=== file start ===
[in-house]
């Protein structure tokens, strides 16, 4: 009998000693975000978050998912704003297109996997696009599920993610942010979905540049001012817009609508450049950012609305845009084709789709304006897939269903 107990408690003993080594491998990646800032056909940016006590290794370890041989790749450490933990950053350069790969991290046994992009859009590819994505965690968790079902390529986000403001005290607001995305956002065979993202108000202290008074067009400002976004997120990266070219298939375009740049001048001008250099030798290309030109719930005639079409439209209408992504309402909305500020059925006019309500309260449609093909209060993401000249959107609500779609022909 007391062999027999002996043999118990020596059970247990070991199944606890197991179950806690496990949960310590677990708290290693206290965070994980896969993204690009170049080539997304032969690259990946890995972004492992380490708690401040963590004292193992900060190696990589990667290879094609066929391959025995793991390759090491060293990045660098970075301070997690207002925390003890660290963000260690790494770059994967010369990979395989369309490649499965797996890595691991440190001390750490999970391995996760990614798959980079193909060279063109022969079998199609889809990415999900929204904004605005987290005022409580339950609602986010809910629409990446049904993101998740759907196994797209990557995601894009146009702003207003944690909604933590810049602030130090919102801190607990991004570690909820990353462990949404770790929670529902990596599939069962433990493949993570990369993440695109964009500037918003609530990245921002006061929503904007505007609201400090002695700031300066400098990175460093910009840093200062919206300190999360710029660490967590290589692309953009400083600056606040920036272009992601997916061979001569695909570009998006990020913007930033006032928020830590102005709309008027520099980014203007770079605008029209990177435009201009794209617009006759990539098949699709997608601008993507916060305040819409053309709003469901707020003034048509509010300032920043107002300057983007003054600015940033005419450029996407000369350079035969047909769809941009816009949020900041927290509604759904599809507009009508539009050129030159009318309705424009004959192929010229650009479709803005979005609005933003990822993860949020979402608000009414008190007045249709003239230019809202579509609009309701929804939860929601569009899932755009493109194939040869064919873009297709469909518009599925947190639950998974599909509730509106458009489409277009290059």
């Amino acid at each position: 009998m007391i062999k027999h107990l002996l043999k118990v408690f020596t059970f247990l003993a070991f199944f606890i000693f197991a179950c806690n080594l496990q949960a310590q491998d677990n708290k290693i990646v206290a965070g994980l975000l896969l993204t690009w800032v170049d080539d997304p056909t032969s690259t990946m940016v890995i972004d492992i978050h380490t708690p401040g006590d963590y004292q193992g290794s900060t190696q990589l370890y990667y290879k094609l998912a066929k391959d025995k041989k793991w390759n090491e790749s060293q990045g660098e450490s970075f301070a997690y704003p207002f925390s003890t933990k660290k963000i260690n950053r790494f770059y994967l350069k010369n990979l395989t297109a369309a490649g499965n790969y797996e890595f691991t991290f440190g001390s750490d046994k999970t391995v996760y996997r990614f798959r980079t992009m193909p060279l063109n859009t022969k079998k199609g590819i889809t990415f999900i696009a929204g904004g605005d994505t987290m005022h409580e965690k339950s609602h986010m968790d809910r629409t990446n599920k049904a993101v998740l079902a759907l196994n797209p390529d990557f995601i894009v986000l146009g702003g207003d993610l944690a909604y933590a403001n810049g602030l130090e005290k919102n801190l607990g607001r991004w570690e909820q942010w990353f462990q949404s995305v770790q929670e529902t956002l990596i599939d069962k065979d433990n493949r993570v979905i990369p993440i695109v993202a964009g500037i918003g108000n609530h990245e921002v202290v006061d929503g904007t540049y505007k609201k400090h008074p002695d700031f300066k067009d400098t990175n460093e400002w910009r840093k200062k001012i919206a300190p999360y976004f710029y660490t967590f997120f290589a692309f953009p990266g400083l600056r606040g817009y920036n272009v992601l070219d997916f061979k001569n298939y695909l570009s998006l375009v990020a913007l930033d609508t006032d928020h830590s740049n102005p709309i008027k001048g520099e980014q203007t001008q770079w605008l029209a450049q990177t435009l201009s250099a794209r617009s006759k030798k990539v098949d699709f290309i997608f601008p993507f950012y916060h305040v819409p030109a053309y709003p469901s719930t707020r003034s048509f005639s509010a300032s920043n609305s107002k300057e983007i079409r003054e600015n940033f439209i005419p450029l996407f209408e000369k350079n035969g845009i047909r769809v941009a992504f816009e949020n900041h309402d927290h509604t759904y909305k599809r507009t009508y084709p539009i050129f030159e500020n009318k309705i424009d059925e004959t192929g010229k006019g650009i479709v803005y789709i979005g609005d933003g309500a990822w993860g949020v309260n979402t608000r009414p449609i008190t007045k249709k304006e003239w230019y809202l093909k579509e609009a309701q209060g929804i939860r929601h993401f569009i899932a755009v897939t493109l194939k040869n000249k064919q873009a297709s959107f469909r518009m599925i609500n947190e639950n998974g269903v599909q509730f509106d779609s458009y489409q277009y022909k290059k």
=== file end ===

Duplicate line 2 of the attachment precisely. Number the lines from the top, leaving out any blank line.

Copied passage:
């Protein structure tokens, strides 16, 4: 009998000693975000978050998912704003297109996997696009599920993610942010979905540049001012817009609508450049950012609305845009084709789709304006897939269903 107990408690003993080594491998990646800032056909940016006590290794370890041989790749450490933990950053350069790969991290046994992009859009590819994505965690968790079902390529986000403001005290607001995305956002065979993202108000202290008074067009400002976004997120990266070219298939375009740049001048001008250099030798290309030109719930005639079409439209209408992504309402909305500020059925006019309500309260449609093909209060993401000249959107609500779609022909 007391062999027999002996043999118990020596059970247990070991199944606890197991179950806690496990949960310590677990708290290693206290965070994980896969993204690009170049080539997304032969690259990946890995972004492992380490708690401040963590004292193992900060190696990589990667290879094609066929391959025995793991390759090491060293990045660098970075301070997690207002925390003890660290963000260690790494770059994967010369990979395989369309490649499965797996890595691991440190001390750490999970391995996760990614798959980079193909060279063109022969079998199609889809990415999900929204904004605005987290005022409580339950609602986010809910629409990446049904993101998740759907196994797209990557995601894009146009702003207003944690909604933590810049602030130090919102801190607990991004570690909820990353462990949404770790929670529902990596599939069962433990493949993570990369993440695109964009500037918003609530990245921002006061929503904007505007609201400090002695700031300066400098990175460093910009840093200062919206300190999360710029660490967590290589692309953009400083600056606040920036272009992601997916061979001569695909570009998006990020913007930033006032928020830590102005709309008027520099980014203007770079605008029209990177435009201009794209617009006759990539098949699709997608601008993507916060305040819409053309709003469901707020003034048509509010300032920043107002300057983007003054600015940033005419450029996407000369350079035969047909769809941009816009949020900041927290509604759904599809507009009508539009050129030159009318309705424009004959192929010229650009479709803005979005609005933003990822993860949020979402608000009414008190007045249709003239230019809202579509609009309701929804939860929601569009899932755009493109194939040869064919873009297709469909518009599925947190639950998974599909509730509106458009489409277009290059």